• The Las Vegas Police Department’s chief has, appropriately, given the strongest argument possible for the establishment of a Civilian Review Board for the department. Indeed, the letter published in the same issue of the Optic arguing for such a board was not half as persuasive as to the need for such a civilian driven oversight mechanism. Not half as persuasive, I tell you. Listen to the highest-ranked law enforcement officer, Chief Gold: “Police officers work long hours and they are rarely appreciated.

  • With the election of Barack Obama as president, the United States has taken a big step toward becoming what some call a post-racial society. Of course we’re a long way from there yet, but we're closer.

  • It’s almost an unwritten rule that among the first words one acquires in learning a new language are the inevitable “bad words.” Of course, that doesn’t occur so much in the organized, academic setting. Nevertheless, the dictionary is always available for one to sneak a peek at the “forbidden” words.

    Way back in primal times, as we labored through the conjugations and declensions of beginning Latin, my classmates and I at Cathedral High School found a way to pervert the regimented learning for our less-than-civilized purposes.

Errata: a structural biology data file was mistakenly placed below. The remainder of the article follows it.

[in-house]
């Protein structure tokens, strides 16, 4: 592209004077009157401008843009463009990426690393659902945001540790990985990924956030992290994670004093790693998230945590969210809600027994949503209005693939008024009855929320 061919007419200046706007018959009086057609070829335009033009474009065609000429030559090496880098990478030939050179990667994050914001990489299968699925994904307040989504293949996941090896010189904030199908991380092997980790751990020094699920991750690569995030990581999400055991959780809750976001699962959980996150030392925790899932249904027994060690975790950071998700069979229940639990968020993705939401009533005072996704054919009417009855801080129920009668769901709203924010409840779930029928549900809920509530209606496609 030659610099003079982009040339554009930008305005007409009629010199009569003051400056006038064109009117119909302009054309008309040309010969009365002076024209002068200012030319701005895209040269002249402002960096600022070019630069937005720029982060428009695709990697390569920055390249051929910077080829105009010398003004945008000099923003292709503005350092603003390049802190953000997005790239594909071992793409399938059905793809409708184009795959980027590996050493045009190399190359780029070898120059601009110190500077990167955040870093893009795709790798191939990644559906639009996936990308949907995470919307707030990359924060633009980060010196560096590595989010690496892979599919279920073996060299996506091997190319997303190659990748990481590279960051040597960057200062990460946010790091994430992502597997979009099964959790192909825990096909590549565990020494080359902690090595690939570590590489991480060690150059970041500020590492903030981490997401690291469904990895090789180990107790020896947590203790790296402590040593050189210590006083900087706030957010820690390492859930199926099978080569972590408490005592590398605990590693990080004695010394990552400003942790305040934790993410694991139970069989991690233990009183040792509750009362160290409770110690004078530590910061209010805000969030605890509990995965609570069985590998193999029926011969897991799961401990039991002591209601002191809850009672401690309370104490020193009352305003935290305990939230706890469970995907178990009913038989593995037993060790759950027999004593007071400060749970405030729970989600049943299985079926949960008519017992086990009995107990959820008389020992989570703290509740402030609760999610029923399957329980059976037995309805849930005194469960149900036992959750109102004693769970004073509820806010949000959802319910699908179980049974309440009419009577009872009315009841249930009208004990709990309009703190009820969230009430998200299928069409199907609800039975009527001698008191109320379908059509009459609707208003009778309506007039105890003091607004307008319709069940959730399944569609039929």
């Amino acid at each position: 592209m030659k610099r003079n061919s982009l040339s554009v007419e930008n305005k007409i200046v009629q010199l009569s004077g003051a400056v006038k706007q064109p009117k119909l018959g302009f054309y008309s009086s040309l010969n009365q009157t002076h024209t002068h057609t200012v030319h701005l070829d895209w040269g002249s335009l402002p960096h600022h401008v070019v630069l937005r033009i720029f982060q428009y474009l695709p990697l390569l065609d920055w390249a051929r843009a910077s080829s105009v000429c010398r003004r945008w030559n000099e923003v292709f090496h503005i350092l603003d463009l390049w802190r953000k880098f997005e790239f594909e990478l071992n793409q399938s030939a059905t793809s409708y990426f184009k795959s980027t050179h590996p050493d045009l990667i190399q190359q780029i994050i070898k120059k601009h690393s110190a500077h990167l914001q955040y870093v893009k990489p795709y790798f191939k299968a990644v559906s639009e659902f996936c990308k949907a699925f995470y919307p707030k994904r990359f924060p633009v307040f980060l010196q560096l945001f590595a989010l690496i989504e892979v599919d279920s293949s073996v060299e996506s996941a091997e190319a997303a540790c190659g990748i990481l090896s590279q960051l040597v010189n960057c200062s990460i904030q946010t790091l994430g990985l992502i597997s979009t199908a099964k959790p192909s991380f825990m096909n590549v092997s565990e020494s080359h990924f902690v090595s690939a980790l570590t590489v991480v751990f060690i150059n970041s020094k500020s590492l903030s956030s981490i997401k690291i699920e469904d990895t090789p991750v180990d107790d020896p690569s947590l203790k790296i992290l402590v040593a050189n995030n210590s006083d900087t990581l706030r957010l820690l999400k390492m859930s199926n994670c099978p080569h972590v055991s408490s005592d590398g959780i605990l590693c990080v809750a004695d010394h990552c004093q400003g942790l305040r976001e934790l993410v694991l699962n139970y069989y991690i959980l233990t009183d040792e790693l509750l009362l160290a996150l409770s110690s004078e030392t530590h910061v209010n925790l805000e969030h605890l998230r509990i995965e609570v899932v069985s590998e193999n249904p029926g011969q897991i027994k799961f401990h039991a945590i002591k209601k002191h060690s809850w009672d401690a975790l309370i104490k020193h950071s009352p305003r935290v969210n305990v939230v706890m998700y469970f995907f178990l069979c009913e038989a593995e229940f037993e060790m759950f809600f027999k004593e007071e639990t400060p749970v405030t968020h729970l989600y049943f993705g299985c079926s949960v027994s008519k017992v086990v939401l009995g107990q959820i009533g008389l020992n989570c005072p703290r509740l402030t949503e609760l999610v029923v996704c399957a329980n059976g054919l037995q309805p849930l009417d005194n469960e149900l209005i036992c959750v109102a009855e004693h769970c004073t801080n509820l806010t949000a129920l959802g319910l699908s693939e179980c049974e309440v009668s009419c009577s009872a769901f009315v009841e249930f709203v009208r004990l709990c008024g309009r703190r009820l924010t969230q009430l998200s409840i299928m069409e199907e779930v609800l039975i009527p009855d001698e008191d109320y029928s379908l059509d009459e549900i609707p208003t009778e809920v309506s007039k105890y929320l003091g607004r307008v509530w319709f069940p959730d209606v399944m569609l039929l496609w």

• Fifty years ago in May, the Robertson High School Class of 1959 was instructed to report to Douglas Elementary School for last minute preparations (cap and gown) before graduation. Once everyone was ready and lined up, we quietly marched across the street to Ilfeld Auditorium, where school administrators, family and friends were waiting. There were no cell phones or digital cameras to be found!

  • Thumbs up

    GRAND AVENUE IMPROVEMENTS, ANYWAY. We’re noticing two things regarding Grand Avenue that we like. One is that the New Mexico Department of Transportation is talking about other ways to spruce up this main thoroughfare through town, besides the two-lane proposal that’s been shot down. Paul Gray, the DOT’s district engineer, said trees can be planted, patterned concrete will be poured and better crosswalks will be painted into place.

  • Last month, downtown merchants presented a petition calling for the city to enact a moratorium on all new film projects while the city makes changes to its ordinance dealing with such activities.

    The business people contended that movie productions pay little heed to them when they’re filming. They say they don’t receive adequate compensation for their losses and that the companies don’t communicate well to residents about their schedules.

  • The weekend was a great opportunity to live like an estimated 2.7 million people who went without.

    Less than 1 percent of the U.S. population watched blank TV screens, or nothing at all when the media industry converted from analog to digital. The rationale is simple: If you don’t already have cable or satellite and if you failed to acquire a converter box, your TV set went blank.